What about Asexuality?

First published at 365gay.com on May 28, 2010

I hesitate to write another column about Elena Kagan, President Obama’s nominee to replace Justice Stevens, and someone whose putative sexuality has been discussed ad nauseam by people (like me) who aren’t in a position to know the first thing about it.

It’s true that when people enter public life, they must forgo some realm of privacy. But c’mon. It’s not as if Kagan is picking up chicks at the Dinah Shore Golf Weekend. For that matter, it doesn’t appear that she’s doing much romantically with men, either—at least not in any public way. Despite relentless media efforts to make it so, Kagan’s sexuality is just not a particularly visible feature of her life.

So let’s not have another column about Kagan—at least not directly. Let’s instead bring up Kagan only as a springboard to something else.

In the discussions surrounding Kagan, various parties aimed to produce evidence that she was either gay, straight, or bi. She plays softball, smokes cigars, and doesn’t have a man in her life (which apparently suggests that she’s gay); she dated Eliot Spitzer’s male friends in college (which apparently suggests that she’s straight); she never dated Spitzer (which suggests that she has taste).

What no one seems to have considered is a fourth option: perhaps Kagan is neither gay, straight, nor bi. Perhaps she is asexual.

Asexuality is an unusual phenomenon where people do not experience any sexual attraction. (Or perhaps it is better understood on a continuum model, where they experience vanishingly low levels of sexual attraction.)

Asexuality does not get discussed much, mainly because it challenges our tendency to put everyone into the neat boxes we’re used to. It has taken decades to accustom people to the “gay/lesbian” box, making them understand that gay people are not just perverted heterosexuals. Many people still have a hard time with the “bisexual” box. (“They’re just confused; they haven’t decided yet; there’s no such thing.”)

And some people (a minority) argue that we shouldn’t have “boxes” at all, although they can be a useful way of organizing information and building community identity.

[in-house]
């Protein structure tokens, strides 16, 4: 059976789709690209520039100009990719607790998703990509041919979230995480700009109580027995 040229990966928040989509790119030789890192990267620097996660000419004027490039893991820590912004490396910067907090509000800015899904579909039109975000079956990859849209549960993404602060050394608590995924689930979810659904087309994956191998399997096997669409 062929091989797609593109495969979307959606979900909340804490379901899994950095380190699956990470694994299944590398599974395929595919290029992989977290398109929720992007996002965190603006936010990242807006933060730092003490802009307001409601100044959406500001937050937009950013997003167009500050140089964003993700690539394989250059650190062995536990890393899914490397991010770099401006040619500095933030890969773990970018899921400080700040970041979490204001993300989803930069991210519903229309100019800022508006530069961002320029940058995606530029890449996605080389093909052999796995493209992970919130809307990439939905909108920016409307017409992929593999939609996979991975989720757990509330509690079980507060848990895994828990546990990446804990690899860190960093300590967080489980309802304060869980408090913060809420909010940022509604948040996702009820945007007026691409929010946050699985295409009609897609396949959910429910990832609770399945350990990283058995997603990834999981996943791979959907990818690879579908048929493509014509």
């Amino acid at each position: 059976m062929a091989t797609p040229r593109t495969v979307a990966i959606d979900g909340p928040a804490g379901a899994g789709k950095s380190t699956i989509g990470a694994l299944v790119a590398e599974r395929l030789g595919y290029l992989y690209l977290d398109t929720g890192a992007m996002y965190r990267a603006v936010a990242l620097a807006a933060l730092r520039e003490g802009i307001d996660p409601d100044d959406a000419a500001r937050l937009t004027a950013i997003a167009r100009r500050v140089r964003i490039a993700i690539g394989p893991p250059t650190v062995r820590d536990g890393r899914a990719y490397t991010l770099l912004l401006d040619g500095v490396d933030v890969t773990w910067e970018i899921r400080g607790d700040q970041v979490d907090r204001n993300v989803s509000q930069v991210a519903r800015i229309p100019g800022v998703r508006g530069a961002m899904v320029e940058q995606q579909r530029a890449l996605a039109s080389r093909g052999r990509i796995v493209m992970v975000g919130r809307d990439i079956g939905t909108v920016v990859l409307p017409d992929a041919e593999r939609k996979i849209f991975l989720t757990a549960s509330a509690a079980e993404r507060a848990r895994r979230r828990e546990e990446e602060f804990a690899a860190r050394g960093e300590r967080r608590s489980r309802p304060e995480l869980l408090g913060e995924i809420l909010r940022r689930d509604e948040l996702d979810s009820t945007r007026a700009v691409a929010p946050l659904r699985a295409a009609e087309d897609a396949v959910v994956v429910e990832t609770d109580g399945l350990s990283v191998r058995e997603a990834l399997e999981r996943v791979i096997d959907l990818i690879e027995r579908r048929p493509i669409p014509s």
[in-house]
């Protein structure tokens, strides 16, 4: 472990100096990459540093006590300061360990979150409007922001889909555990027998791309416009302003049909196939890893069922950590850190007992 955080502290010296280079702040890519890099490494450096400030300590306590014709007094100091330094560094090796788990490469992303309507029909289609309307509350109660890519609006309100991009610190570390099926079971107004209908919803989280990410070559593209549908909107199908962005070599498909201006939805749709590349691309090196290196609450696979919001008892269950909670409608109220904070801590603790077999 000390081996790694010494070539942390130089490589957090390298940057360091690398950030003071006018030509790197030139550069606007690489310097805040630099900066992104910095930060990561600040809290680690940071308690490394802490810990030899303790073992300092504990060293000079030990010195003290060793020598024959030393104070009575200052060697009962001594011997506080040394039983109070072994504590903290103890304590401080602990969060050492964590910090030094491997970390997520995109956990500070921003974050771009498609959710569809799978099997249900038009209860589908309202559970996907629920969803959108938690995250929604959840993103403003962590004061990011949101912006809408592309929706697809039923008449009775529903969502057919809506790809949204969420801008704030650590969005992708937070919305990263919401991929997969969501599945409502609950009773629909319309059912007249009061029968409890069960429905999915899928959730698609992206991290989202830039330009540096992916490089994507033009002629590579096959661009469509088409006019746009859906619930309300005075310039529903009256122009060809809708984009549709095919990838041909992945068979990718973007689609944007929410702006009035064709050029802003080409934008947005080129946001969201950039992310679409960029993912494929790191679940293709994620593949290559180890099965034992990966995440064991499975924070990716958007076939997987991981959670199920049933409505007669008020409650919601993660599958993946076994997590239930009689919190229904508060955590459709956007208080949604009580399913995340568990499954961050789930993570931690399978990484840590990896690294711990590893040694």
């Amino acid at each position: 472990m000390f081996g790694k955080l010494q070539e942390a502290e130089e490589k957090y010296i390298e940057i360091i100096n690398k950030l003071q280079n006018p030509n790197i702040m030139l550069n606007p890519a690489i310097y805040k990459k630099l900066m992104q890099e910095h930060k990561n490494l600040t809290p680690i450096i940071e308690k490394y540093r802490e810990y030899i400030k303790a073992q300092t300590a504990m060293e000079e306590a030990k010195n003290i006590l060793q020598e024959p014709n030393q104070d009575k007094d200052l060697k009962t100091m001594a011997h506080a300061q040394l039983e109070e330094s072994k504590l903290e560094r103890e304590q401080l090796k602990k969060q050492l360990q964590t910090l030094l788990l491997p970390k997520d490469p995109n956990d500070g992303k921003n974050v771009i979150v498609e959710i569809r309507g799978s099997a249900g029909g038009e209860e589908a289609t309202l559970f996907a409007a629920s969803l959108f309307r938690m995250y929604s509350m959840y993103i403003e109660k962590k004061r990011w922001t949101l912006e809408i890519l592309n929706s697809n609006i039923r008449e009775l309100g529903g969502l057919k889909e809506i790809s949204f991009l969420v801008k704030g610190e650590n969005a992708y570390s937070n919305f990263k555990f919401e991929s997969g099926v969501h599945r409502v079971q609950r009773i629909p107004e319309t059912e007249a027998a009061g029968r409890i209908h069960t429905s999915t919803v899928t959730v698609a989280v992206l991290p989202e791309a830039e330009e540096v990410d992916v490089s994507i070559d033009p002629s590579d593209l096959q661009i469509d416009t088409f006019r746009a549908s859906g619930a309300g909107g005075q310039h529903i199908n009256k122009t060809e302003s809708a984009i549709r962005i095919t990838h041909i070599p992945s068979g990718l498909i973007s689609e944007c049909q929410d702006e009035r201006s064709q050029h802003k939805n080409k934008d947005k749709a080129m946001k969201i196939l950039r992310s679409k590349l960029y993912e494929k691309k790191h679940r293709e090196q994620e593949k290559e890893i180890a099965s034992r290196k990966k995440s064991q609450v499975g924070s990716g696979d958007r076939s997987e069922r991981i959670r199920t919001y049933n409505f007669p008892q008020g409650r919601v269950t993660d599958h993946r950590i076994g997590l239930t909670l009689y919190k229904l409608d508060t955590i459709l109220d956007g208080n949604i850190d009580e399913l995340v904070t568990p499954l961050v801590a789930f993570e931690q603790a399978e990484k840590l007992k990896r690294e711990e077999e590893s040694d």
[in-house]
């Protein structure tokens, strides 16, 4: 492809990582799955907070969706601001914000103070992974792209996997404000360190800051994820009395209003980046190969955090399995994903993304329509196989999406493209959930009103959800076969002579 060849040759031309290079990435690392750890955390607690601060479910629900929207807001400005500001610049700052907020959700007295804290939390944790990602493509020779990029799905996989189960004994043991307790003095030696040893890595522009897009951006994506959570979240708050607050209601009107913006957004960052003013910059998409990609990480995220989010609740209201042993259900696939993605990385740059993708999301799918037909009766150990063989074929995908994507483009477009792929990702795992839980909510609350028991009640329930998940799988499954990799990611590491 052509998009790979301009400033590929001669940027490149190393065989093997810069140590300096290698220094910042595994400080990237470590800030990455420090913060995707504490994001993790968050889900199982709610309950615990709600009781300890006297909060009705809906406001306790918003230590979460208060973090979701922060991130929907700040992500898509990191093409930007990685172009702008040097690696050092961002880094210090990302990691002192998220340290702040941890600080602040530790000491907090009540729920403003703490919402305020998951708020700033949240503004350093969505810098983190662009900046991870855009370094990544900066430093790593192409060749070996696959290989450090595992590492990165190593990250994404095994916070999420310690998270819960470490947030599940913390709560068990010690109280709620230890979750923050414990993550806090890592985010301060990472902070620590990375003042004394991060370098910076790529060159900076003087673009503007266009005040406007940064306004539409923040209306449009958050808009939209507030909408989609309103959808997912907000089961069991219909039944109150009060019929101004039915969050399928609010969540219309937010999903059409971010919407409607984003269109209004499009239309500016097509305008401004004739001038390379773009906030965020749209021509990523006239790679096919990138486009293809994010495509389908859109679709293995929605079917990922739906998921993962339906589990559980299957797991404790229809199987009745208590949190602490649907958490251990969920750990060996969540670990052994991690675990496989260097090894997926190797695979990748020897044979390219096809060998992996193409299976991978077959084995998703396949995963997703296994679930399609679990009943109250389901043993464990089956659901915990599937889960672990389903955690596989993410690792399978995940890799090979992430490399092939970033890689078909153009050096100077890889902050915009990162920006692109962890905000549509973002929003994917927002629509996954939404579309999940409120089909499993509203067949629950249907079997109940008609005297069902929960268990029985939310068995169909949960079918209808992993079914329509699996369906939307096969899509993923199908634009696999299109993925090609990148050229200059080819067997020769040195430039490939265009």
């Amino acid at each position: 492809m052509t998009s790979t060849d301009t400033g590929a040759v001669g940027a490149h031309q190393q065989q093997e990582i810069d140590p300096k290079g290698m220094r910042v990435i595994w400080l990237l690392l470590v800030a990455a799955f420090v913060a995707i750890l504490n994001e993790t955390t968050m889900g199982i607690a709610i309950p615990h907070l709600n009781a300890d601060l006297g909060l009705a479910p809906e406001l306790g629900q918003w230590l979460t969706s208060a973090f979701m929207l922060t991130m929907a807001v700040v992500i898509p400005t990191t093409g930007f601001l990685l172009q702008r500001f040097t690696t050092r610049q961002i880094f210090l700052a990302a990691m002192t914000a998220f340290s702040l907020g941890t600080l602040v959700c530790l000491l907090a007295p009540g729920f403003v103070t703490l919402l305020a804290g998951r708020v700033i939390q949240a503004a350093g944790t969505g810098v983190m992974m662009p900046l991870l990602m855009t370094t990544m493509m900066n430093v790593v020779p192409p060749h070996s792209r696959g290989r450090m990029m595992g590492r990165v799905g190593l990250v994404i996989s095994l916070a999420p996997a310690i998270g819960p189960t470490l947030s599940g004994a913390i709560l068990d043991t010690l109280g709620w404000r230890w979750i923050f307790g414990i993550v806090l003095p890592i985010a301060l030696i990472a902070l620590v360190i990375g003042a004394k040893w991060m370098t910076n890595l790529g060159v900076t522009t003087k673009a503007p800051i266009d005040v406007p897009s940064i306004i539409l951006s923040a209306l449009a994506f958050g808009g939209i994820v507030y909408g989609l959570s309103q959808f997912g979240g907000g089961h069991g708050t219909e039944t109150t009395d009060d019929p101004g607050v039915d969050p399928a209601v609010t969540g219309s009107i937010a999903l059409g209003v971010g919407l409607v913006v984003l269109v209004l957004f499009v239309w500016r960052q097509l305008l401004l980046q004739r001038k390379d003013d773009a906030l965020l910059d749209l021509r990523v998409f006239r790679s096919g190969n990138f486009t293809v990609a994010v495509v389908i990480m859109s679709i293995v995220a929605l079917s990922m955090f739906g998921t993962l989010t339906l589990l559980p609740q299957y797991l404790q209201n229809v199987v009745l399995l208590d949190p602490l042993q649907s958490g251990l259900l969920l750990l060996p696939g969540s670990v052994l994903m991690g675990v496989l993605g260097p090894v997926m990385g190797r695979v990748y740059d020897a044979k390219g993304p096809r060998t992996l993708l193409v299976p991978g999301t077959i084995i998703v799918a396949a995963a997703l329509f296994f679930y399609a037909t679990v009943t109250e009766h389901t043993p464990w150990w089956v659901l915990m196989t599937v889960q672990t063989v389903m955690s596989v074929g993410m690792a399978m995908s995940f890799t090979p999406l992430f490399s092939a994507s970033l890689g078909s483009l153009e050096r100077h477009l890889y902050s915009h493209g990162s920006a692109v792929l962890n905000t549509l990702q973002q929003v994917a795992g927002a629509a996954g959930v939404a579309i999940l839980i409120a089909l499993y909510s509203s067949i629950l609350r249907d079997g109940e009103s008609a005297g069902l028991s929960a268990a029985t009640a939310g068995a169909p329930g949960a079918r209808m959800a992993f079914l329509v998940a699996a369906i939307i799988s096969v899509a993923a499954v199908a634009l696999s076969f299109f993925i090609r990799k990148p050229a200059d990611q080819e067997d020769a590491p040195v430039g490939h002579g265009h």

I’ll be candid: I don’t know much about asexuality. I have at least one friend that I think it probably describes. He’s never dated either males or females and doesn’t have much interest in doing so, and as far as I know, this disinterest is not the result of some emotional or physical dysfunction. He appears to view sex the way I view having children or running marathons—I can see why other people might enjoy these things, but they’re just not for me. And I don’t need to try either one to know this.

One thing that LGBT people ought to understand is that the boxes society wants to impose don’t always fit. That’s one reason why I aim to give people the benefit of the doubt when they’re sharing their experience: generally speaking, every person gets to be the expert on his or her own feelings. And some people report feeling no sexual desire.

According to Asexuality.org, an online community of over 19,000 people:

“An asexual is someone who does not experience sexual attraction. Unlike celibacy, which people choose, asexuality is an intrinsic part of who we are. Asexuality does not make our lives any worse or any better, we just face a different set of challenges than most sexual people. There is considerable diversity among the asexual community; each asexual person experiences things like relationships, attraction, and arousal somewhat differently. Asexuality is just beginning to be the subject of scientific research.”

The website goes on to explain that asexuals have the same emotional needs as everyone else and that some date and form long-term partnerships. Those who do are just as likely to date sexual people as to date each other (indeed, probably more so, since there are many more sexual people in the world).

Thus, while many asexuals are celibate, some aren’t: despite lacking sexual desire, some have sex as a way to care for non-asexual partners. (Kind of like I might go running with a partner even though I have no direct interest in running. But don’t get any ideas, Mark.) By contrast, most celibates are NOT asexual: they are people with sexual desire who choose to forgo sex for some other reason.

Some other interesting points from the website:

“Many asexual people experience attraction, but we feel no need to act out that attraction sexually….Asexual people who experience attraction will often be attracted to a particular gender, and will identify as lesbian, gay, bi, or straight.”

The website also explains that some asexual people experience sexual arousal whereas as others do not; some masturbate; others don’t. What they all have in common is a lack of desire for partnered sexual expression. Thoughtfully, the site includes this caveat:

“Note: People do not need sexual arousal to be healthy, but in a minority of cases a lack of arousal can be the symptom of a more serious medical condition. If you do not experience sexual arousal or if you suddenly lose interest in sex you should probably check with a doctor just to be safe.”

At the risk of adding more letters to the coalition of LGBTQQISS and so on, I think it’s time we take the “asexual” box seriously. Check out Asexuality.org if you want to learn more.